Why Participation and Engagement?
Participation and Engagement gives children, young people, families and independent adults a chance to be involved in shaping and designing the support and services they can use. It is about listening to what matters most to them, taking their views seriously and implementing their views into service design.
Participation and Engagement Principles
- Children, young people and families have equal opportunity to be involved in shaping and designing the services they use.
- Children, young people and families views are valued.
- The involvement of children, young people and families is a visible commitment which is properly supported.
- The involvement of children, young people and families is monitored, evaluated, reported and constantly improved.
- The involvement of children, young people and families is used to improve products and services through coproduction.
- The Involvement of children, young people and families will influence the decisions made which impact on their lives.
Opportunities to engage
- Children and young people are encouraged to get involved in a range of different participation groups and activities.
- The Rutland Youth Council (RYC) has members from all secondary academies and independent schools in Rutland. This is the formal decision making group representing youth voice across the county.
- The Rutland Disabled Youth Forum is run by young people with a variety of special educational needs and disabilities and provides feedback to many different organisations.
- The Young Inspectors have completed training to give them with the skills to undertake a range of quality assurance audits on services working for and with children and young people across the county.
- The Children in Care Council (CICC) known in Rutland as the SUSO (Speak Up, Speak Out) are involved in reviewing the support and services offered to children living in foster care placements and for care leavers. Their feedback is reported directly to the Corporate Parenting Board.
- The Care leavers group meets to discuss and make recommendations for how services for care leavers could be improved. They also feed into the Corporate Parenting Board.
- Young people can get involved in one off national activities such as Take-Over Day and our Make Your Mark campaign.
- Each of the local groups organised by Rutland County Council usually have their own campaigns they will work on, for instance the Rutland Youth Council is currently running the ‘Taste it, don’t waste it’ reducing Food Waste campaign which has received local and national media coverage.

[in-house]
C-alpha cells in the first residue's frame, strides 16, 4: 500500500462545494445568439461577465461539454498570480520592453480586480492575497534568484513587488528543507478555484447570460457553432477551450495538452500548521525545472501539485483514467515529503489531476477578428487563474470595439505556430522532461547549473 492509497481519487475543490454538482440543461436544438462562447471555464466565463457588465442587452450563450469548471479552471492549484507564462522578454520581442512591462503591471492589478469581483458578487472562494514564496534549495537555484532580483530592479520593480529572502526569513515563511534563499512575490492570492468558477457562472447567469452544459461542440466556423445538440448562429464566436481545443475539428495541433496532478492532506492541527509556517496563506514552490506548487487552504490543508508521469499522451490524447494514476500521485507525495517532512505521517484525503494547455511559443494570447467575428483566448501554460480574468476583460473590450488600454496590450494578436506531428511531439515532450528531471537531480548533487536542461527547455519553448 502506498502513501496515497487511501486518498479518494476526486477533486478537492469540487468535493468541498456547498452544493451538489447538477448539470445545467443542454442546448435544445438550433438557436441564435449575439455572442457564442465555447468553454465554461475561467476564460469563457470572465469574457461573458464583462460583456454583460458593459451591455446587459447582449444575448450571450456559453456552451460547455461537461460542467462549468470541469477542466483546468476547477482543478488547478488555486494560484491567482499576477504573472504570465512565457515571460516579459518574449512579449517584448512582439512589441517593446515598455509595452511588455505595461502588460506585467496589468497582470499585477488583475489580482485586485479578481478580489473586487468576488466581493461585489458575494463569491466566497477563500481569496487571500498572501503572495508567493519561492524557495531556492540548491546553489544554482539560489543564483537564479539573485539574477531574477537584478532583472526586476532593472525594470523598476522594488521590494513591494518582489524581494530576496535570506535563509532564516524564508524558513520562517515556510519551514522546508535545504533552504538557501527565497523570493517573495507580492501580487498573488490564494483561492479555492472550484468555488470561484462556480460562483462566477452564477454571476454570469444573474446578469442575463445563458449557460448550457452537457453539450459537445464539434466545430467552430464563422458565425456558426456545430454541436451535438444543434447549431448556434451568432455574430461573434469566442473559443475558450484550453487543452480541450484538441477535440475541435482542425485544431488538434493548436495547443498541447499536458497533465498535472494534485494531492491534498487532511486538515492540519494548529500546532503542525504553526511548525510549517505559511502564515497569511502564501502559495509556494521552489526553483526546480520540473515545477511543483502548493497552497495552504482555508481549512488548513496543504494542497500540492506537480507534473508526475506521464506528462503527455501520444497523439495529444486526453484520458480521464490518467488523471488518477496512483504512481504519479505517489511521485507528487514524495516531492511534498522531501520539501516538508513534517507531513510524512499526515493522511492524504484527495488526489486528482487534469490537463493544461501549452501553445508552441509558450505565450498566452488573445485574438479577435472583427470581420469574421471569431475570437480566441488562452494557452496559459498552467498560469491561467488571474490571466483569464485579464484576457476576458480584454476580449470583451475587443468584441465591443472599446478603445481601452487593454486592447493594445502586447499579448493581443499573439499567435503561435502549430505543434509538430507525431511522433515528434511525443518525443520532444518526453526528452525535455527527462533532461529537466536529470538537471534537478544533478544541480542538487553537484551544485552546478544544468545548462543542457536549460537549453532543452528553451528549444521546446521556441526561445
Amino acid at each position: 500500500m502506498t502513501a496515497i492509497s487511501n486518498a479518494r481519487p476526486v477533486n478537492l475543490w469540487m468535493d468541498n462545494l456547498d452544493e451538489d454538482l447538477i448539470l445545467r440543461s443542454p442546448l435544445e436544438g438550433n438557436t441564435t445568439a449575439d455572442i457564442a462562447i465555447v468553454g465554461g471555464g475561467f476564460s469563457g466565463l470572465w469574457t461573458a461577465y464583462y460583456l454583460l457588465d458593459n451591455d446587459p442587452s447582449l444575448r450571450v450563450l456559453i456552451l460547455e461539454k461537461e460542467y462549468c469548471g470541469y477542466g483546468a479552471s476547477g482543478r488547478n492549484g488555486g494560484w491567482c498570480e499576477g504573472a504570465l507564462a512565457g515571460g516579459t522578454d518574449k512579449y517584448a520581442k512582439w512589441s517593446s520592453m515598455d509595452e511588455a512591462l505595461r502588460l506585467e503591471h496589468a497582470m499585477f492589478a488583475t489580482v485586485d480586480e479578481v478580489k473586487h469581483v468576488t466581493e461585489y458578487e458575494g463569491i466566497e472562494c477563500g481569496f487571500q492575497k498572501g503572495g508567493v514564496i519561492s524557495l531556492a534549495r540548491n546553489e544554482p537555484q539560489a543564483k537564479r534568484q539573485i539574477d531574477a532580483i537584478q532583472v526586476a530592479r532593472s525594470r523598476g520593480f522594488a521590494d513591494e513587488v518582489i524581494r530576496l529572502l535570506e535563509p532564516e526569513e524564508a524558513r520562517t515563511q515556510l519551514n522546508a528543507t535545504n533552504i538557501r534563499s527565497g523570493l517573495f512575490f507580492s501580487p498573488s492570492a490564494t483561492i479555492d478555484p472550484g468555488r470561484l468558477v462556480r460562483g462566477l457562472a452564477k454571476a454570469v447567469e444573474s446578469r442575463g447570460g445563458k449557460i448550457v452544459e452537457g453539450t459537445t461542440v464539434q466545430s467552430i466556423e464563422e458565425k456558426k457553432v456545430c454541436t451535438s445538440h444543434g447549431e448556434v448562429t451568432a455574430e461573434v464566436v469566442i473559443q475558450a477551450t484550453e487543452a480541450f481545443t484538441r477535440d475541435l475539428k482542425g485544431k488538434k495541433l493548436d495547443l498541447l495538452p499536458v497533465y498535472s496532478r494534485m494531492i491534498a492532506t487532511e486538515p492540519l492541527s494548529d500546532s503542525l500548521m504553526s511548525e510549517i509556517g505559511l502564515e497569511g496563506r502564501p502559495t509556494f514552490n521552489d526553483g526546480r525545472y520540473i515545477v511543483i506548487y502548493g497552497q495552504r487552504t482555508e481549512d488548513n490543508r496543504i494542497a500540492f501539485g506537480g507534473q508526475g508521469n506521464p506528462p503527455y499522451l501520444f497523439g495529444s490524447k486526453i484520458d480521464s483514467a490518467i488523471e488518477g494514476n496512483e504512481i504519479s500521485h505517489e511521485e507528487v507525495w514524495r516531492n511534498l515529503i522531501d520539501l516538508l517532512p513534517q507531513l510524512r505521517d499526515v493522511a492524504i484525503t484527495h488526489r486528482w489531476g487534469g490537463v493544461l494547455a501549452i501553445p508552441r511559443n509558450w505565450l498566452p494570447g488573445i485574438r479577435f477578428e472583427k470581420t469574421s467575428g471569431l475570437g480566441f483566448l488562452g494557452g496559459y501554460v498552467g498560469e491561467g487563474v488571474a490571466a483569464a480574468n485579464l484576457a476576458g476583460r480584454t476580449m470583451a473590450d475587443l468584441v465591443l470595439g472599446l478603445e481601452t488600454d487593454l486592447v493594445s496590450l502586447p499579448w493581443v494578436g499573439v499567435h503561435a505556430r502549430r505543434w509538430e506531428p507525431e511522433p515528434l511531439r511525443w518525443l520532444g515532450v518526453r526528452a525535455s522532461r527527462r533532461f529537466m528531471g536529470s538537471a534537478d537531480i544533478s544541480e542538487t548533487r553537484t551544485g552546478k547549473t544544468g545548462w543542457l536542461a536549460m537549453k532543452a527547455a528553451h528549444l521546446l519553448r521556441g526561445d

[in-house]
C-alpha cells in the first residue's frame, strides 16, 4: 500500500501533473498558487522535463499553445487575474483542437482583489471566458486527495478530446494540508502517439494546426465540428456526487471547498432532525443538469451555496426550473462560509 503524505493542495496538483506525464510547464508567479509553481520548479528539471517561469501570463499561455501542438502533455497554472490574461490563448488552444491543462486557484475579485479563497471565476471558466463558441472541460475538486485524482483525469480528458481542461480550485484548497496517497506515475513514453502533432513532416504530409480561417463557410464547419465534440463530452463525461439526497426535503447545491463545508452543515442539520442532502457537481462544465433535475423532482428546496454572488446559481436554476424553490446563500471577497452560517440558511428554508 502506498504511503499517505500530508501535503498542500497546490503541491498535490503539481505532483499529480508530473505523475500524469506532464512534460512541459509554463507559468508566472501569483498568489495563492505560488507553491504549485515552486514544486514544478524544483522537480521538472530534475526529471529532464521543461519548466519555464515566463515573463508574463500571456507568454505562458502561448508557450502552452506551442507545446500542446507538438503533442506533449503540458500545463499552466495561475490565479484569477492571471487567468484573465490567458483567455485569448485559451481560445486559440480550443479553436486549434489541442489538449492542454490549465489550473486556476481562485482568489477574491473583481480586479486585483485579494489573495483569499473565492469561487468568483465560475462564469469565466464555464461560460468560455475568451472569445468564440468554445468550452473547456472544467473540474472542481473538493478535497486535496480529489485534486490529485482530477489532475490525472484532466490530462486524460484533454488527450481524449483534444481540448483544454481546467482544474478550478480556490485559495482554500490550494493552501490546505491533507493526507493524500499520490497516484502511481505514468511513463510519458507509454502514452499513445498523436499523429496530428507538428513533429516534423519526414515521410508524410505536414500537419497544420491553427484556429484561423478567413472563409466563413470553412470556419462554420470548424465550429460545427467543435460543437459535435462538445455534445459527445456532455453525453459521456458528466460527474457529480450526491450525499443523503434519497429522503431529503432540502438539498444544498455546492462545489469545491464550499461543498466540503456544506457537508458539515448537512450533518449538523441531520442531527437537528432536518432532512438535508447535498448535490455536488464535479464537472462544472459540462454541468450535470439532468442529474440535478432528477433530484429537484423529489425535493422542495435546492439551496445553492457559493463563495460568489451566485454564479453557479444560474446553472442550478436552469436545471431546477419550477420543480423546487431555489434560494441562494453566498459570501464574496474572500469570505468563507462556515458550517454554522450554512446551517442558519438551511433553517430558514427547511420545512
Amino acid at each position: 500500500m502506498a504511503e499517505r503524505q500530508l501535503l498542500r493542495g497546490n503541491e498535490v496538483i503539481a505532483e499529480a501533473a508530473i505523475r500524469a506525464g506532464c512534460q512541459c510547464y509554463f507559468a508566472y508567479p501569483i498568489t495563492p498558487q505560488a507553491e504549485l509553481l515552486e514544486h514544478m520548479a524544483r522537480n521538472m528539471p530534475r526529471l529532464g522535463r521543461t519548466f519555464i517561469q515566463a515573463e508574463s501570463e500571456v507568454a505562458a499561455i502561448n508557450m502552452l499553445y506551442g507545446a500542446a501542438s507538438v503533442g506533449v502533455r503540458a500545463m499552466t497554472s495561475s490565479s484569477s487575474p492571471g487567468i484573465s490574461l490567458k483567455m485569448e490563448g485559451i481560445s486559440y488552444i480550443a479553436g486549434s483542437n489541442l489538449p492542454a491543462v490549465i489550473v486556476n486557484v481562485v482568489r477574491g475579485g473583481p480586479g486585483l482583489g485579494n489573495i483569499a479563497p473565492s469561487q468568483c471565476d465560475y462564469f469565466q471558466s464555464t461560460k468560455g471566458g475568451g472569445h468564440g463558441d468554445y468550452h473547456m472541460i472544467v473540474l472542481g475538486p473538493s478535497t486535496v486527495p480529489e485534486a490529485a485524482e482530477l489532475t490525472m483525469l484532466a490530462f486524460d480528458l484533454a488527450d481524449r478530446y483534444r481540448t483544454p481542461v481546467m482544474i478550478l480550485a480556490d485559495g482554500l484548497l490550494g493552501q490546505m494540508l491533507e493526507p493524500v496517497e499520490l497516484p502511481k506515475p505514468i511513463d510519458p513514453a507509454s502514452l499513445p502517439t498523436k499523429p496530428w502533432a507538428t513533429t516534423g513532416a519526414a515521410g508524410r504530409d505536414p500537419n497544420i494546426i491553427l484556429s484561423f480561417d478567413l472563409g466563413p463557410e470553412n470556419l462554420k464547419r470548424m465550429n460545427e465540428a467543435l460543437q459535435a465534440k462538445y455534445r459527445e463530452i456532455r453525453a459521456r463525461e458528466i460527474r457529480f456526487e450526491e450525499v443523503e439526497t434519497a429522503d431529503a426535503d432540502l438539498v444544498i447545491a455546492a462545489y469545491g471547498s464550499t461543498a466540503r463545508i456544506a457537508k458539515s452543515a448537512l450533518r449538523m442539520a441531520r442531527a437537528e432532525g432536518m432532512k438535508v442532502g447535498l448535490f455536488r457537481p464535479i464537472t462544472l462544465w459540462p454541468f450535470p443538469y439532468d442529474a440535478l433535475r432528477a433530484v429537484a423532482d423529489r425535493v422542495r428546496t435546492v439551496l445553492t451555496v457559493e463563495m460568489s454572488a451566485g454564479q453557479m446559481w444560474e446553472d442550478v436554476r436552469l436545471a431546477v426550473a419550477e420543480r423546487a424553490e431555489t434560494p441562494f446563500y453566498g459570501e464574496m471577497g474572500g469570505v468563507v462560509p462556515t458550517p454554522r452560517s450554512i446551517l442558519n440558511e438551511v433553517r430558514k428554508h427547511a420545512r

- There are specialist support services in place to help young people to make sure their views are heard – such as Independent Advocacy for children in care or subject to a child protection plan; Aiming High for children with disabilities; as well as various Young Carers groups.
How do our parents and carers influence what we do?
- Parents and Carers of children with special educational needs and disabilities (SEND) are represented by the Rutland Parent Carer Voice (RPCV) on the Children’s Trust Board which influences all the support in place in Rutland.
- Parents and Carers sit on the SEND Strategic group and are currently shaping how money will be spent in Rutland to improve education for children with SEND.
- Parents sit on interview panels to recruit new staff.
- We gather foster carers feedback verbally at our monthly support groups and regularly ask how we can improve the service offered to them and to the children. We gather views for the Fostering Panel and ask for feedback from their birth children. There are foster carers on the Corporate Parenting Board.
- The Children’s Centre undertakes evaluations after each activity as well as feedback exercises at the end of group work programmes. Families are also asked to complete satisfaction surveys on a quarterly basis. A ‘You said We did’ approach is used to evidence to families that their views are listened to and acted upon.
What do we do with our feedback?
- Here are some examples of how services have been changed and shaped by views of children and young people:
- Young people from Lincolnshire, Leicestershire ad Leicester have produced the ‘Was not Heard’ film being used in training nationwide about the importance and benefits to be gained from listening to children and young people as well as Govt supported Mental Wellbeing training.
- Our Disabled Youth Forum has shaped the layout and content of the Preparing for Adulthood pages of the Local Offer website. They have also made McDonalds make their new restaurant in Rutland more accessible for disabled people and also ensured all road crossings have tactile pavements next to them in Rutland.
- We worked in partnership with care leavers to produce the new Offer for 2021. Care leavers were involved at every stage of the process and from this the Care leavers participation group was developed.
- Following feedback from children and young people concerning difficulties sometimes contacting their social Workers a new App has been developed which all those in care can now have free on their phones and which enables them to text and email the Social workers easily and quickly.
- Results from a survey run with children and young people during the first lockdown indicated that some young people were worried about the types of content they were finding online. We organised an information and advice session led by a specialist Police officer from Leicestershire who is also a CEOP Ambassador to reassure them and advise them about what to do in future.